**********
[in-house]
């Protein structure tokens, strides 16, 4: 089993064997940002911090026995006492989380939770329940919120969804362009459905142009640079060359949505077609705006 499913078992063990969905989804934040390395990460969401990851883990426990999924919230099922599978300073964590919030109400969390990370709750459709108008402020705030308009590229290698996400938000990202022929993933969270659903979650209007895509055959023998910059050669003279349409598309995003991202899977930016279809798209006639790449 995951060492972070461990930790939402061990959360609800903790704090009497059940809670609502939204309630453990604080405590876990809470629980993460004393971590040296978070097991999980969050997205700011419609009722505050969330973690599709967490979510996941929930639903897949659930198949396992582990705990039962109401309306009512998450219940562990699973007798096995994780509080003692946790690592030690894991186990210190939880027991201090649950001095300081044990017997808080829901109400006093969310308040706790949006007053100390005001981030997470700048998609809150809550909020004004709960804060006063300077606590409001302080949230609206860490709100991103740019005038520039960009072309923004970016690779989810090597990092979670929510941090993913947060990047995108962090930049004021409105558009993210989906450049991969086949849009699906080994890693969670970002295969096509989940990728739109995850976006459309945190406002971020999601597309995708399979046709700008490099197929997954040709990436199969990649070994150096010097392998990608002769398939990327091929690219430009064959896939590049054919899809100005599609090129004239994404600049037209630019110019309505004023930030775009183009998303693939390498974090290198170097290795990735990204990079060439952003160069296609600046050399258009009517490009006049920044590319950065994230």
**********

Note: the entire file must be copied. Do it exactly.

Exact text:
[in-house]
């Protein structure tokens, strides 16, 4: 089993064997940002911090026995006492989380939770329940919120969804362009459905142009640079060359949505077609705006 499913078992063990969905989804934040390395990460969401990851883990426990999924919230099922599978300073964590919030109400969390990370709750459709108008402020705030308009590229290698996400938000990202022929993933969270659903979650209007895509055959023998910059050669003279349409598309995003991202899977930016279809798209006639790449 995951060492972070461990930790939402061990959360609800903790704090009497059940809670609502939204309630453990604080405590876990809470629980993460004393971590040296978070097991999980969050997205700011419609009722505050969330973690599709967490979510996941929930639903897949659930198949396992582990705990039962109401309306009512998450219940562990699973007798096995994780509080003692946790690592030690894991186990210190939880027991201090649950001095300081044990017997808080829901109400006093969310308040706790949006007053100390005001981030997470700048998609809150809550909020004004709960804060006063300077606590409001302080949230609206860490709100991103740019005038520039960009072309923004970016690779989810090597990092979670929510941090993913947060990047995108962090930049004021409105558009993210989906450049991969086949849009699906080994890693969670970002295969096509989940990728739109995850976006459309945190406002971020999601597309995708399979046709700008490099197929997954040709990436199969990649070994150096010097392998990608002769398939990327091929690219430009064959896939590049054919899809100005599609090129004239994404600049037209630019110019309505004023930030775009183009998303693939390498974090290198170097290795990735990204990079060439952003160069296609600046050399258009009517490009006049920044590319950065994230």